Bus crash caused by brake failure: driver

TT/The Local
TT/The Local - [email protected]
Bus crash caused by brake failure: driver

The driver of a bus that drove into a crowd of people on a busy pedestrian square on Saturday has told police that the brakes failed as she attempted to bring the vehicle to a halt.


"It was her view that the bus lurched forward, and when she tried to stop it the brakes didn't work at all," said Maria Eklund at Södermalm police station.

Six people were injured on Saturday when the 15-year-old bus, which had been taken in for repairs earlier in the week, veered off the road and into a square at Slussen in central Stockholm.

The driver lost control of the number 55 bus bound for Sofia as she attempted to pull in at a bus stop. Instead the vehicle rolled down a set of steps and into a crowd of pedestrians at the busy Södermalmstorg square.

”We have lots of witnesses and many of them are very shocked by what they saw,” said police inspector Stefan Färdigs.

One man was seriously injured when the bus careered into the crowded square. His injuries are not believed to be life-threatening. Five others, including a 17-month-old-child, were treated for minor injuries. The child’s stroller was crushed by the vehicle before the bus came to a halt at the steps leading to the Stockholm City Museum.

A reporter for news agency TT said the square “resembled a war zone” immediately after the accident.

Stockholm’s streets were crowded at the time as people thronged to catch sight of the runners in Saturday’s Stockholm marathon.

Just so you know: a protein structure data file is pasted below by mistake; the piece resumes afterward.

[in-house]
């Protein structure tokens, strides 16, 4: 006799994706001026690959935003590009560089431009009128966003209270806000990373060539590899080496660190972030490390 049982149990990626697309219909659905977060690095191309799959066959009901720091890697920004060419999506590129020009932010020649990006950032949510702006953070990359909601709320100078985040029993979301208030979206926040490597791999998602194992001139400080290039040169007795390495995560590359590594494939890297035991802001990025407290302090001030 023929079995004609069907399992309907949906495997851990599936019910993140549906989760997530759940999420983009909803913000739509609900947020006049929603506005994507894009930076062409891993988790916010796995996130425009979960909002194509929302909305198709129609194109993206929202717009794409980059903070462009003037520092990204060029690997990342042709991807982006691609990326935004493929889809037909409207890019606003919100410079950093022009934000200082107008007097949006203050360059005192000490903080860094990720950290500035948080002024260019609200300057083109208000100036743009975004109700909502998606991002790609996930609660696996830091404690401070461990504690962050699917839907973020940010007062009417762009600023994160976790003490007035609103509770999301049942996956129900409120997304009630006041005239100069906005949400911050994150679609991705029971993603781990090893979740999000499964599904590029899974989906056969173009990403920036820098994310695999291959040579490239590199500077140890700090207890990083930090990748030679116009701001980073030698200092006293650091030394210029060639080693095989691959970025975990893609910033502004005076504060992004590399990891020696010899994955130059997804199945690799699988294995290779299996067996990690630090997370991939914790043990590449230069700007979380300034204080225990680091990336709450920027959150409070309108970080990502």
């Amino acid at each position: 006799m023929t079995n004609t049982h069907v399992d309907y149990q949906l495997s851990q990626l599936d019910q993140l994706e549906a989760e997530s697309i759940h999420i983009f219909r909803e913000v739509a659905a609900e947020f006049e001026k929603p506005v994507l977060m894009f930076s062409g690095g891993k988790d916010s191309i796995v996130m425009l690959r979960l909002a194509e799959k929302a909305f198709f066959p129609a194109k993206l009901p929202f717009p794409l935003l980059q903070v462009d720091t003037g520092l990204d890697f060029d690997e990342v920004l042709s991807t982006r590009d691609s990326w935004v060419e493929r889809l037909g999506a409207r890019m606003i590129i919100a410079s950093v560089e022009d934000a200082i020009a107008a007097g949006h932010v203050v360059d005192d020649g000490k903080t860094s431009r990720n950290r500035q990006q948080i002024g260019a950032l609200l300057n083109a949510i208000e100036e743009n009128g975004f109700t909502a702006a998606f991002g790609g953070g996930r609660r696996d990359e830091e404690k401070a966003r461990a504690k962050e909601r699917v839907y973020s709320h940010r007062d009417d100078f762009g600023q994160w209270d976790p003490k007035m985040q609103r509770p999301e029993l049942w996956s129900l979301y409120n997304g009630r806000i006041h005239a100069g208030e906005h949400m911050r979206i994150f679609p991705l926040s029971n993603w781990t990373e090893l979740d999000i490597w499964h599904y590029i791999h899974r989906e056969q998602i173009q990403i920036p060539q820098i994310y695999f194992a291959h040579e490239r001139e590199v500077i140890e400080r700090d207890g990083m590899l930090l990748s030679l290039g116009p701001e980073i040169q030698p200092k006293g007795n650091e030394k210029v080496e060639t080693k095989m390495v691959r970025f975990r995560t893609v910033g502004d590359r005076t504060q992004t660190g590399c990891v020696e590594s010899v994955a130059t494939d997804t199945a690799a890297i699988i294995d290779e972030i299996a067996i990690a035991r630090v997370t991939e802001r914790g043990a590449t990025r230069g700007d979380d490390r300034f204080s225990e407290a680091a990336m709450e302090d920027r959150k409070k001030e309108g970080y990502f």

Tests showed that the driver was not under the influence of alcohol.

“The bus driver is in shock and was taken to hospital but does not have any physical injuries. She has been driving with us for more than ten years,” said Martin Hägglund at Keolis Sverige, a transport company that operates services for the Stockholm public transport system.

Hägglund said the bus had been in for repairs three days earlier due to a faulty brake pedal.

“But it’s hard to see that there might be a connection with this accident. Buses are regularly taken in for repairs.”

The 15-year-old Scania bus was inspected and serviced in mid-April. It was scheduled to be taken out of service later this year since 15 years is the upper age limit for buses plying routes in the Stockholm region.

Bengt Bryungs, chair of the transport section at the Swedish Municipal Workers Union (Kommunal), praised Keolis’ track record and said the age of the bus should not matter unduly if the vehicle was well maintained.

“They have a very good service level and a high level of safety. My impression is that they maintain a good standard,” said Bryungs.

A second driver who operated the bus earlier in the day said there had been no problems with the vehicle.

Stockholm police have indicated that they will conduct a full examination of the vehicle and question the driver as they investigate the cause of the accident.


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